The Yakovlevs are regular participants at Old Warden Air displays and were once again on hand to perform a duo display of Yak-50s leaving beautiful smoke trails against the clear blue skies.

As always at a Shuttleworth display, there is a great collection of light and training aircraft on display. Representing the American's were a Luscombe and Goodwood's North American T-6 Texan or Harvard. The T-6 was flown by Peter Borchert who has previously displayed his own Pitts Special at the collection. Also visiting the Old Warden were a pair of Chipmunk and Bulldog aircraft wearing the classic RAF Red, White and Grey training schemes.

The Collection has a wide range of training aircraft itself. The earliest taking part in the Autumn Air Display was the Hawker Tomtit. It was joined in formation be the Avro Tutor and De Havilland Tiger Moth all wearing their stunning Display Team colours from the 1930's. A further formation of trainers saw a further Tiger Moth joined by a Miles Magister and the collection's Chipmunk. This aircraft also appeared at the end of the show performing a barnstorming routine of ribbon cutting and streamer catching! Another Cold War trainer in the display was the Percival Provost which is always an impressive performer.

The Axis powers are also well represented at the collection. A highly unusual sight was the Collection's latest display, the Primary EoN 'Dagling' Glider which is aero-towed by a Super Cub. The Dagling does not look the most comfortable aircraft to fly with it's pilot fully exposed at the front of glider. It also appears not to have the greatest gliding performance as it did seem to come down rather quickly! A more powerful German trainer is the Collection’s Bucker Jungmann (actually a Spanish built example) which put on a display of aerobatics.

As well as it's trainers, Old Warden is home to an impressive range of military aircraft. Some of the most unique aircraft in the Collection are the First World War types. Displaying at the Autumn Air Display were the Sopwith Pup, Sopwith Triplane and the RAF SE5a. These early aircraft have some interesting handling charateristics so the Shuttleworth pilots have to take particular care when displaying them.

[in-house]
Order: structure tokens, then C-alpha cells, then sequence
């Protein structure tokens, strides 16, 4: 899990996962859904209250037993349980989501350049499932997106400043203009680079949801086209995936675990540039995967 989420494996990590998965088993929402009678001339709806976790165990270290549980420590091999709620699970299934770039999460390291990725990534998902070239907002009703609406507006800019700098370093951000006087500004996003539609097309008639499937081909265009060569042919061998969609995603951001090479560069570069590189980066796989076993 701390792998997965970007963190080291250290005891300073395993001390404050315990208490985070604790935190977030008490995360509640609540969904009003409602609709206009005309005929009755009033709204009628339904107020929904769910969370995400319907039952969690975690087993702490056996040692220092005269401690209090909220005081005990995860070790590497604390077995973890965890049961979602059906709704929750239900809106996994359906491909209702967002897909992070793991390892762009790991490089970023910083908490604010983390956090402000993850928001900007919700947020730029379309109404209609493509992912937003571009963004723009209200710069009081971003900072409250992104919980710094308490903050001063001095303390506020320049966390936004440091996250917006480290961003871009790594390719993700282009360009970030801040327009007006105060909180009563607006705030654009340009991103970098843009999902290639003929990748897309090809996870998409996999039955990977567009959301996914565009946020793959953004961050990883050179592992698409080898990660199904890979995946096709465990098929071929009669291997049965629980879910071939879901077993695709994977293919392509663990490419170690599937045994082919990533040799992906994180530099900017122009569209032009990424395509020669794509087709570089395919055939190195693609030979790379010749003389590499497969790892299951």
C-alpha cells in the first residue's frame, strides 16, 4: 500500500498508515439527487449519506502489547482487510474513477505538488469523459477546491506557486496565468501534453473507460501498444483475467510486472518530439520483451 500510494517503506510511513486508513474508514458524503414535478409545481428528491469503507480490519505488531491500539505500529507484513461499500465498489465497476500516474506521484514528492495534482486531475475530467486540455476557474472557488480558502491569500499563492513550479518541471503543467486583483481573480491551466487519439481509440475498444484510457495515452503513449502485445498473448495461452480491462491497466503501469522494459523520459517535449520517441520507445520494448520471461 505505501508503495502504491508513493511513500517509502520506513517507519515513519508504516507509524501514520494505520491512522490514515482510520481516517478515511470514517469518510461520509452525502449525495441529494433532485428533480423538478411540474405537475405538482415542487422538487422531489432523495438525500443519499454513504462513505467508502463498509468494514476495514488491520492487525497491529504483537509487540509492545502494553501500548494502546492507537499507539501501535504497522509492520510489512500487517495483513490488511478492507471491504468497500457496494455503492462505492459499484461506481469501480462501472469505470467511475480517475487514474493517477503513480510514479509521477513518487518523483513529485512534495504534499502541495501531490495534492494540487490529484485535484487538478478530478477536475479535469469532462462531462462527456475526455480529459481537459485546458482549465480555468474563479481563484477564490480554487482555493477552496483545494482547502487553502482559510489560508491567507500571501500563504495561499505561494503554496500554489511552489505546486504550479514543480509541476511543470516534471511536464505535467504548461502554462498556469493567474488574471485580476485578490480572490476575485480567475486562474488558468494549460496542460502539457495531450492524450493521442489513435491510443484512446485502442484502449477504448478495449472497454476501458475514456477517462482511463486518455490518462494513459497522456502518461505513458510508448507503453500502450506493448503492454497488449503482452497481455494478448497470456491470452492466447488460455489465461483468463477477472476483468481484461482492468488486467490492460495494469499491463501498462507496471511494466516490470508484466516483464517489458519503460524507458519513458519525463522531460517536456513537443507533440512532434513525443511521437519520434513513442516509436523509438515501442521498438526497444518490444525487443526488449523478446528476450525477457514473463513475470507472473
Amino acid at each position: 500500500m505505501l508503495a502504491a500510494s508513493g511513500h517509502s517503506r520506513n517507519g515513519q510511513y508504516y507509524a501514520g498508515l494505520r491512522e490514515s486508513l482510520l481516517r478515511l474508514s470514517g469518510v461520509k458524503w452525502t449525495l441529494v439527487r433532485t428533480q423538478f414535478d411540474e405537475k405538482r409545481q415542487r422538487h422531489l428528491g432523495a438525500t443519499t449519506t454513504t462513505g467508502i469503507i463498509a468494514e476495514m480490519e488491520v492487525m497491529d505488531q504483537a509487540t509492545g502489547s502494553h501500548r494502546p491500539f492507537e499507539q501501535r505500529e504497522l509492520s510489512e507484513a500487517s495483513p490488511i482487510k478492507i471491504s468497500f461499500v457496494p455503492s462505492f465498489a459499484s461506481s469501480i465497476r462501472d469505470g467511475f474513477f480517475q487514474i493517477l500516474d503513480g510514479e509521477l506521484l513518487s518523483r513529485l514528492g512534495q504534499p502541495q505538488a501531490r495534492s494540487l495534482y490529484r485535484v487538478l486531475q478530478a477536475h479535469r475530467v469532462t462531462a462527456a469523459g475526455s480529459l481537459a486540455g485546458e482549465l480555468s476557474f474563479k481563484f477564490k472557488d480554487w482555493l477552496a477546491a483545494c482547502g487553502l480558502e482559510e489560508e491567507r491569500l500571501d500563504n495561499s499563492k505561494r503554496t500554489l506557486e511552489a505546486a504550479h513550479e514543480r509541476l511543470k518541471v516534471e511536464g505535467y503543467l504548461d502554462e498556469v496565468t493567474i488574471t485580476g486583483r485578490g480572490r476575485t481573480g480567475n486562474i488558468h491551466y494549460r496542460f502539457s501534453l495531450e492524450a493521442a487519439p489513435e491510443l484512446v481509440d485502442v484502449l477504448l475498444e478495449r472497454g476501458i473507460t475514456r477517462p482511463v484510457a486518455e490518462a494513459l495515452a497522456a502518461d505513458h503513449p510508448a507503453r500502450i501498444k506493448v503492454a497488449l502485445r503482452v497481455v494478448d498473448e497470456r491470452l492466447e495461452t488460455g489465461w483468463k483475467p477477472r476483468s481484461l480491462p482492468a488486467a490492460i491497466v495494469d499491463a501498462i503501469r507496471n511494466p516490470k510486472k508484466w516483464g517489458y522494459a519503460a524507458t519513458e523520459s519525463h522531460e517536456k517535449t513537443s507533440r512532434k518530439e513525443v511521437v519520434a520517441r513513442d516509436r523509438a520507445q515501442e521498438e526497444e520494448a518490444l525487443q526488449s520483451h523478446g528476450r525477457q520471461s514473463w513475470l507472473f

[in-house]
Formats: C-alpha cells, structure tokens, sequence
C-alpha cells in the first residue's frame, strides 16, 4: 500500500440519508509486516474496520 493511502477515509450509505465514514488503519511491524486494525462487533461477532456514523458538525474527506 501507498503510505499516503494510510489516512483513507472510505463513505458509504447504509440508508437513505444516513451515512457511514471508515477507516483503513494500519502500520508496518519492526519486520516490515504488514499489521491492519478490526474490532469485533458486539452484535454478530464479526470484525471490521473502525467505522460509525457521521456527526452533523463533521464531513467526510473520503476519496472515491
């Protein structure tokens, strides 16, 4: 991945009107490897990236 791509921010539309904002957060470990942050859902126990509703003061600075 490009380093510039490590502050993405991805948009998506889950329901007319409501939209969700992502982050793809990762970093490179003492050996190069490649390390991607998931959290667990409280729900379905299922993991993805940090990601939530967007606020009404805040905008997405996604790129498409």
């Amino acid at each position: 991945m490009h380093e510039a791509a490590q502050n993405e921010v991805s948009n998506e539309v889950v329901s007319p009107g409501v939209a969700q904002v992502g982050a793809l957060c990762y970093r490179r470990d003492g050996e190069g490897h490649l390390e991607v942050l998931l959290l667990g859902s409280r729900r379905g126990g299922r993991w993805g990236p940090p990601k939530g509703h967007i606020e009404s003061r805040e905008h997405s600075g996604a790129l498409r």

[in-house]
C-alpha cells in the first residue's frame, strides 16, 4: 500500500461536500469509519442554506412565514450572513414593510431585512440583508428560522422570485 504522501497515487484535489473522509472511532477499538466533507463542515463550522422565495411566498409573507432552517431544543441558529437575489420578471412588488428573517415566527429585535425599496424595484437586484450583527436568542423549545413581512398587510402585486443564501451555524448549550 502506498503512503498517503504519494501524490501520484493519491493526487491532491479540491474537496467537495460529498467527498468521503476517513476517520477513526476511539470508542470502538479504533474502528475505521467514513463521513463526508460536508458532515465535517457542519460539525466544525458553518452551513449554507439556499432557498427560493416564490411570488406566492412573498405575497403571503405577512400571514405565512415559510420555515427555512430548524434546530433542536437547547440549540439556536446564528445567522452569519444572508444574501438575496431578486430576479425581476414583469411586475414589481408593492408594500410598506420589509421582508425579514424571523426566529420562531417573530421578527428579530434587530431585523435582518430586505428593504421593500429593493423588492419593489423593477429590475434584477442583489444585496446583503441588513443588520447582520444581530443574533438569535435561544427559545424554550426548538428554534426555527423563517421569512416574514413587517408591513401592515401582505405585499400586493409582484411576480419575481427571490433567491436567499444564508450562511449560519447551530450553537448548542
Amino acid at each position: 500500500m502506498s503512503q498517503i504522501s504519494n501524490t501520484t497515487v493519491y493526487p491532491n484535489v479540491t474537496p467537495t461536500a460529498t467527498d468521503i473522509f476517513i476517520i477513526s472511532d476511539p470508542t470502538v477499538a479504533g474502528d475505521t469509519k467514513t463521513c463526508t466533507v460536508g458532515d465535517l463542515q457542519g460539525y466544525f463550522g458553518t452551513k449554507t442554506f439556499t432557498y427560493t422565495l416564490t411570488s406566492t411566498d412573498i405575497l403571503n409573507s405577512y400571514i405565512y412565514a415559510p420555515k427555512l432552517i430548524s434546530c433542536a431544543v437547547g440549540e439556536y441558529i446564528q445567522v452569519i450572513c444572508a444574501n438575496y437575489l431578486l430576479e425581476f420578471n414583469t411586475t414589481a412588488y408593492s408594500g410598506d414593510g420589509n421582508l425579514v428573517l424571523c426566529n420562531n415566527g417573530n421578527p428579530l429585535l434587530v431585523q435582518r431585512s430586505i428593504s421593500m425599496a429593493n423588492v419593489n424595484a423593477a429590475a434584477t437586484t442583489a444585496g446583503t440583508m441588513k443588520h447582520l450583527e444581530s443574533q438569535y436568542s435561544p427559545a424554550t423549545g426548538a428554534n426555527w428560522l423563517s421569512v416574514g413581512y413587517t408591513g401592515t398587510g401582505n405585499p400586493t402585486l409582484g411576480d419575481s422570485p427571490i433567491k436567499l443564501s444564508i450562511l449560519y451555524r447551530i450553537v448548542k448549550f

Some of the Collections most beautiful aircraft come from the period in between the World Wars. Sadly the Collection's Hind was undergoing maintenance at the time of the show, but we were treated to a stunning duo of Gloster Gladiator and Hawker Demon; the latter owned by Demon Displays Ltd. The Demon is a new addition to the Old Warden scene and is a stunning restoration – made all the more impressive in the glorious autumnal light!

BAE Systems has some it's heritage collection based at Old Warden. The largest of these aircraft is the Avro 19, a post-war airliner development of the wartime Anson. It was joined by the Collection's Lysander as part of the Second World War themed flying display segment. The most potent aircraft currently airworthy at Old Warden is the Hawker Sea Hurricane Ib. The Hurricane was joined in an impressive dogfight by a Messerscmitt Me108. The Collection's own Hurricane was joined by a second - Peter Teichman's Hawker Hurricane IIb Hurri-Bomber. This Hurricane, making it's Old Warden debut, is the only example flying with a 10 gun wing and it's external stores pylons attached. Peter clearly enjoys the latest addition to his fleet putting on an elegant display.

As always, Old Warden put on a great afternoon's entertainment in glorious surroundings. 2010 promises to be another busy year for the Collection with some important anniversaries and more exciting aircraft waiting in the wings.

Flying Displays